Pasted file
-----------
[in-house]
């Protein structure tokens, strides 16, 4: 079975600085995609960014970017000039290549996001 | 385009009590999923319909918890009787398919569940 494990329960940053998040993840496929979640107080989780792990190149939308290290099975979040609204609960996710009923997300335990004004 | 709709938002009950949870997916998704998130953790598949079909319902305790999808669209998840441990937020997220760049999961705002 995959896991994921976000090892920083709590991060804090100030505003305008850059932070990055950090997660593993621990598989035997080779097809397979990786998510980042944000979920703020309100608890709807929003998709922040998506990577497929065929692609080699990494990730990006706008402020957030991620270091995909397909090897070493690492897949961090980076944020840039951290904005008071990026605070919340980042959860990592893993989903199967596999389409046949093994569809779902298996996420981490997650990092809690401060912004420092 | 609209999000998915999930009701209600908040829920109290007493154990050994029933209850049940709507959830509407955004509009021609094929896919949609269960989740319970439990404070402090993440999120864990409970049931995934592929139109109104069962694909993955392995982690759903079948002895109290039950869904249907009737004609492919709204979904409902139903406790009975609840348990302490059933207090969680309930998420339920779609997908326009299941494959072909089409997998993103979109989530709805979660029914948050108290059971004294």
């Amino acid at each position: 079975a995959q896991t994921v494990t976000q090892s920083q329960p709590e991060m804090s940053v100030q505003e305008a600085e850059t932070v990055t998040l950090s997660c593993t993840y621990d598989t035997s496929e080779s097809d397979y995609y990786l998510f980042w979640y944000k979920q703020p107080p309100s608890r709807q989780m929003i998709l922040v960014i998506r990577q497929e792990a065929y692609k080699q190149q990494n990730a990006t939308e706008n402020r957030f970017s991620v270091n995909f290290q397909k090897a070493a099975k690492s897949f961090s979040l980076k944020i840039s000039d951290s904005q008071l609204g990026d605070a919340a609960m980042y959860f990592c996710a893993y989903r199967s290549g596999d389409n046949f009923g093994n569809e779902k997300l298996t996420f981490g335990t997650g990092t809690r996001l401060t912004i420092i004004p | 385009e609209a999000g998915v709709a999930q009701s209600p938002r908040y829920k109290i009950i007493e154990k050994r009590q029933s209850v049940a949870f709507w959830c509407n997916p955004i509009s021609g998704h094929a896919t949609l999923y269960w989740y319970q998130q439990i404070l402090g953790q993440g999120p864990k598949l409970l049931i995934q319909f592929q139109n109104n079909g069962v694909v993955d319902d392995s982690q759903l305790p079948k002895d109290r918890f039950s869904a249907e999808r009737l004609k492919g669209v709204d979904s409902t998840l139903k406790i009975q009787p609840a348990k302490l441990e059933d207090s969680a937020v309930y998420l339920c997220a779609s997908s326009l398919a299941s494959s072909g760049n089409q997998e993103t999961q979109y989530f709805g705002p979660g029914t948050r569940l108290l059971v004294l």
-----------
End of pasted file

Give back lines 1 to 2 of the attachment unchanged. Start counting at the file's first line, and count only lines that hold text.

[in-house]
């Protein structure tokens, strides 16, 4: 079975600085995609960014970017000039290549996001 | 385009009590999923319909918890009787398919569940 494990329960940053998040993840496929979640107080989780792990190149939308290290099975979040609204609960996710009923997300335990004004 | 709709938002009950949870997916998704998130953790598949079909319902305790999808669209998840441990937020997220760049999961705002 995959896991994921976000090892920083709590991060804090100030505003305008850059932070990055950090997660593993621990598989035997080779097809397979990786998510980042944000979920703020309100608890709807929003998709922040998506990577497929065929692609080699990494990730990006706008402020957030991620270091995909397909090897070493690492897949961090980076944020840039951290904005008071990026605070919340980042959860990592893993989903199967596999389409046949093994569809779902298996996420981490997650990092809690401060912004420092 | 609209999000998915999930009701209600908040829920109290007493154990050994029933209850049940709507959830509407955004509009021609094929896919949609269960989740319970439990404070402090993440999120864990409970049931995934592929139109109104069962694909993955392995982690759903079948002895109290039950869904249907009737004609492919709204979904409902139903406790009975609840348990302490059933207090969680309930998420339920779609997908326009299941494959072909089409997998993103979109989530709805979660029914948050108290059971004294």